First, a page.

The Kuwaiti dad spotted another boat. He barked at the boatman to wave to the boat. The boatman looked a bit hesitant, like he was worried about losing his job if things got to a point where we had to be rescued. ‘Was there still a way to restart the boat?’, he seemed to be thinking. The Kuwaiti dad grabbed a beach towel and began to wave it furiously. The boatman reluctantly joined him and took the towel and waved it.
The other boat began to make its way to ours. Thankfully it was completely empty and we could all fit inside, along with whatever of our possessions we could grab on the way (I smugly noticed that in our case we had all our belongings packed into a single easy-to-grab bag. Ha)
The boatman was left behind with the boat though, much to my surprise. Presumably they knew that there was not much danger.
Infact, many hours later when the moms and kids had been dispatched to the hotels and the dads were still hanging around to discuss compensation, the boatman made an appearance smiling sheepishly. He had conscientiously gotten along whatever stuff had remained behind on the boat, including the single (and hence useless) shoes that had not floated into the sea. If only he had been this conscientious when he had attended his boatman training.
The tour operator refused to assign blame to the boatman and instead told us the engines had been hit hard by the waves and failed. Whether the boatman had caused the accident or not (which I rather suspected he did), he did not have an idea of how to manage after that. It turned out the boat did have ways to empty extra water and they had emergency flares on board.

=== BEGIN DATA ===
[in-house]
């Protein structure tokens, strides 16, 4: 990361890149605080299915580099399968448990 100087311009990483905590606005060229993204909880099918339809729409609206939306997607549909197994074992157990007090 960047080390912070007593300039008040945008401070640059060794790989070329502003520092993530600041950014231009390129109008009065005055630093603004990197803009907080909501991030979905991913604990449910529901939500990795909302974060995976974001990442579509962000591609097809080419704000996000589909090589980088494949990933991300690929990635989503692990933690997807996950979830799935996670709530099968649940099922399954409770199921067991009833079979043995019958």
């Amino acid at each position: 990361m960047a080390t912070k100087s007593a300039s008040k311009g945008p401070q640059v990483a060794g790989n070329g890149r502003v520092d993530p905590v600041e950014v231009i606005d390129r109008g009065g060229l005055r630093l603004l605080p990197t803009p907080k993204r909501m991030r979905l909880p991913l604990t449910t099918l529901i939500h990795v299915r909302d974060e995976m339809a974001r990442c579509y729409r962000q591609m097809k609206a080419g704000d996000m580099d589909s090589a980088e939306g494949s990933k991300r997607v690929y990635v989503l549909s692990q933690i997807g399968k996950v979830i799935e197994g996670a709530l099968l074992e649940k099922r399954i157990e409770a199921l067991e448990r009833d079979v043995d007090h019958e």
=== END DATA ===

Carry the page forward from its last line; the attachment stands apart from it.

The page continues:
Since it was a large outfit with a reputation to lose, the general manager flew down the next morning from KL and replaced our camera and paid us for the phones. So in the end, apart from a slight shock and some lost phone data, it turned out OK.
That night, several thoughts flashed through my head -
What in case we had capsized into the sea. Our lifejackets were in good condition but it would have been a lot tougher to rescue us if we had drifted apart, as we would have
How did the Kuwaiti mom's make up stay intact through the episode? When we had hugged and parted in the end, I noticed that she looked exactly as she had several hours earlier.
I had spent an entire five minutes bailing out water from the boat without pause and not felt the strain on my arms and backs. The Kuwaiti mom, probably my age, had given up after a while. Clearly, I was fitter than I thought.